Sam & Max-imum Alan Wake

It's been a pretty eventful month for me in terms of both playing and actually finishing some video games. I kicked January off with a pretty thorough playthrough of United Front's Sleeping Dogs (my thoughts on which you read here). Since then I've made my way through a few other titles, none of which are really big enough to sustain a whole blog post on their own, but as a collective should be able to manage it comfortably. Structurally this is going to be pretty similar to my 'A Little, More Often' blogs from last year, with a few brief thoughts about each game under its own heading. I'll kick things off now, with the first game I played after beating Sleeping Dogs:

Sam & Max Episode 5: Reality 2.0

Nods to gaming (and RPGs in particular) are plentiful in the virtual world of Reality 2.0

I've now wrapped up five of the sixteen episodes of Sam & Max that I bought back in November when they were on sale on GOG.com, and I think it's safe to say that Reality 2.0 is my favourite instalment to date. I think a big part of that is down to the series' trademark sense of quirky, irreverent humour, which started off pretty hit-and-miss but really seems to have hit its stride in the last couple of episodes. The storyline of Reality 2.0 concerns itself with video games and the internet, two topics I'm fairly au fait with, and as a result I found myself laughing a little harder at the jokes than I had in previous episodes.

It's not all gags about +2 swords and half-elven merchants though - Reality 2.0 really delivers from a gameplay standpoint as well, much more so than any of its four predecessors in my opinion. I think a big factor in this is the episode's structure, which is built around the 'light/dark world' conceit popularised by games like The Legend of Zelda: A Link to the Past. Having to move between the regular world of Sam & Max and the "in-game" world of Reality 2.0 made for some great puzzles with equally great solutions. The episode's finale, which saw the Internet de-construct Reality 2.0 into a retro-style text adventure, was a stroke of genius. I've got one more episode to play in this first season of Sam & Max, but I think it's going to be very difficult for it to live up to the brilliance of Reality 2.0.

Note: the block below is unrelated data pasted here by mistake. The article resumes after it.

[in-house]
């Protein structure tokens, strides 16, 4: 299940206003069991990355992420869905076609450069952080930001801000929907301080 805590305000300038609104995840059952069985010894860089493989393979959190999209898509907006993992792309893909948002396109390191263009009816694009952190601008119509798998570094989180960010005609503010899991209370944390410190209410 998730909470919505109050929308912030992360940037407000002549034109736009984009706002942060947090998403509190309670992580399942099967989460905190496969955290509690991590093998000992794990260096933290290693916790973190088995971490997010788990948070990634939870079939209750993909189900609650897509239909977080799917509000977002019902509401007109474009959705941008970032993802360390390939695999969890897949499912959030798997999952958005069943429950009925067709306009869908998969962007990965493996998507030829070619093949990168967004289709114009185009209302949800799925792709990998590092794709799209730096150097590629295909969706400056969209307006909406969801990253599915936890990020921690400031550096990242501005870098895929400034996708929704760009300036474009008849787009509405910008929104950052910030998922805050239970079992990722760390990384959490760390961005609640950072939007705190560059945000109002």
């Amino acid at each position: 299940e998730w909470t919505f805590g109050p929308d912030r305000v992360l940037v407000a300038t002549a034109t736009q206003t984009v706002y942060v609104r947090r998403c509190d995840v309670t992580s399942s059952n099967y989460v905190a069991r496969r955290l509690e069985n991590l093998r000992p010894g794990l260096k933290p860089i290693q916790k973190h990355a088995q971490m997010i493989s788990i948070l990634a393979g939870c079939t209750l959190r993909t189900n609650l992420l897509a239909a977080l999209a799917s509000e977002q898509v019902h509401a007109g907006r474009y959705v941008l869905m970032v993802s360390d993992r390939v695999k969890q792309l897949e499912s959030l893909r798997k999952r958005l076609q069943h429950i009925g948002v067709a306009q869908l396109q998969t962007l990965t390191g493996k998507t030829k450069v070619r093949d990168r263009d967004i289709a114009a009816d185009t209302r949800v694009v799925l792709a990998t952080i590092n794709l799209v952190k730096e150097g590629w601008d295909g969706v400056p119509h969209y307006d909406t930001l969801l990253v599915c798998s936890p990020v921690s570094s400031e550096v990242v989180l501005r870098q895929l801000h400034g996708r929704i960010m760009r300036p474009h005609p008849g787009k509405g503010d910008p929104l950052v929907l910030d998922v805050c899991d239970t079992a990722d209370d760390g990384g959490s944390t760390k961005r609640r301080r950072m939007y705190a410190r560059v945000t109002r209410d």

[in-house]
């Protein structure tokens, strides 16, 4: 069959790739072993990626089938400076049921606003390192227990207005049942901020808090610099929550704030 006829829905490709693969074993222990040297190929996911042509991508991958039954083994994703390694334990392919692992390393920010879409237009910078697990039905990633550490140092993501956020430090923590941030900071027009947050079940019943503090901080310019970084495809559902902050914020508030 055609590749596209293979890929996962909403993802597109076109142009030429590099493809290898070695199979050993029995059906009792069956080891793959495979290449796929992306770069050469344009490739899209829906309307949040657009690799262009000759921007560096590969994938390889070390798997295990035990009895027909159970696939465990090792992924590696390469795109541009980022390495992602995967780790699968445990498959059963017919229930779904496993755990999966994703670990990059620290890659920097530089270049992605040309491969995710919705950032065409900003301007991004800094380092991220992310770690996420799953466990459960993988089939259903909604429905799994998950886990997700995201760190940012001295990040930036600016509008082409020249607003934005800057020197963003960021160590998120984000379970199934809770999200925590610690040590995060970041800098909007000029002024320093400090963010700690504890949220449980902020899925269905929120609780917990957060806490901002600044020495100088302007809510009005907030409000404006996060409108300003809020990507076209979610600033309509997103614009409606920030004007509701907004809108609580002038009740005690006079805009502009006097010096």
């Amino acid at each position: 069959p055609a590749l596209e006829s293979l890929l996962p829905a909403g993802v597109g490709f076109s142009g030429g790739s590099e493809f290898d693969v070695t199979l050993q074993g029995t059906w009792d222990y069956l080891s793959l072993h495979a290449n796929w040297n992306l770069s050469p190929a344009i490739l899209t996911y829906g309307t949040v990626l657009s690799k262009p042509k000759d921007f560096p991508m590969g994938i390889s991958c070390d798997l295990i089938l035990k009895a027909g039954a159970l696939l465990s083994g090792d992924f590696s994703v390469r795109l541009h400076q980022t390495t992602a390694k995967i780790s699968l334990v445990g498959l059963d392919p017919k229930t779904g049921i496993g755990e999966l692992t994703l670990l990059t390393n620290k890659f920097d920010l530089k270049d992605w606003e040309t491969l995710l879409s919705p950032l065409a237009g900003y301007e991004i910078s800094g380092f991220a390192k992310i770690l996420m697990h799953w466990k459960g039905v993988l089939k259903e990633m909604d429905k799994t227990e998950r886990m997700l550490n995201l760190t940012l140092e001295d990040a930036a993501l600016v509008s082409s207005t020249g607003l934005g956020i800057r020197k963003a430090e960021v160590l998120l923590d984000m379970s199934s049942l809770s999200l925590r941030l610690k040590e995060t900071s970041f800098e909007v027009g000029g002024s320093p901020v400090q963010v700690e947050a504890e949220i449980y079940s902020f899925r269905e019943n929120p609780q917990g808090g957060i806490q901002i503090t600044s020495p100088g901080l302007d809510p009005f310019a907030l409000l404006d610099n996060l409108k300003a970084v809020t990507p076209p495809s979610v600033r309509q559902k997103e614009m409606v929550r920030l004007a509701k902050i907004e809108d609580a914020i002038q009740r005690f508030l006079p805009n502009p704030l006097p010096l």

Alan Wake Downloadable Content

The power of words is a prevalent theme throughout both parts of Alan Wake's DLC epilogue

In another call-back to November of last year, I decided to revisit Remedy's Alan Wake, one of my favourite gaming experiences in recent memory, and finally tackle its two downloadable episodes. The Signal and The Writer aren't terribly different from one another, so I feel comfortable judging them together as a single 'epilogue' to the core game's story. They're not very different from the main game, either, offering the same winning combination of immersive atmosphere, tense combat, and out-there narrative that pulled me into the game and refused to let me go. Picking up where the main game's narrative left off, the DLC chronicles Alan's journey through the Dark Place under the guidance of Thomas Zane. The continuation of the story focuses heavily on the questions asked of Alan's mental well-being in the main game, in a way that I personally found very interesting. Ultimately, it's best described as "more Alan Wake", and in my eyes that's definitely a good thing. If I had to offer a single criticism of the DLC, it would be the same one levelled at it by fellow Giant Bomber Oni on Twitter - that at its end, Wake is in pretty much the same position that he's in at the start. Even so, the DLC delivered exactly what I wanted, and I feel like it was worth every last Microsoft space-buck to spend more time with Alan Wake. Speaking of which...

Alan Wake's American Nightmare

Night Springs may not be as memorable as Bright Falls, but it still has its own captivating tale to tell

Still craving more time with my new favourite troubled writer, no sooner had I wrapped up The Signal and The Writer than I decided to jump straight into Alan Wake's American Nightmare. A Twitter acquaintance was kind enough to gift me enough of Microsoft's internet-currency to download this not-quite-sequel, and having now seen it through to the end, I'm very grateful for his kindness. The narrative, framed as an episode of Night Springs (the Alan Wake universe's answer to The Twilight Zone), kept me captivated throughout its four-or-so hours of play time. Suffice it to say the plot is distinctively 'Alan Wake', reprising characters and tropes from the original game as it weaves the tapestry of words framing Wake's ongoing battle with his psychotic doppelganger Mr. Scratch. The note at the end of the credits revealing the storyline of American Nightmare to actually be that of Return, the sequel to Departure that Wake is seen starting at the end of The Writer, made me feel almost compelled to applaud, and has left me eager to see whatever Remedy do next with this excellent franchise.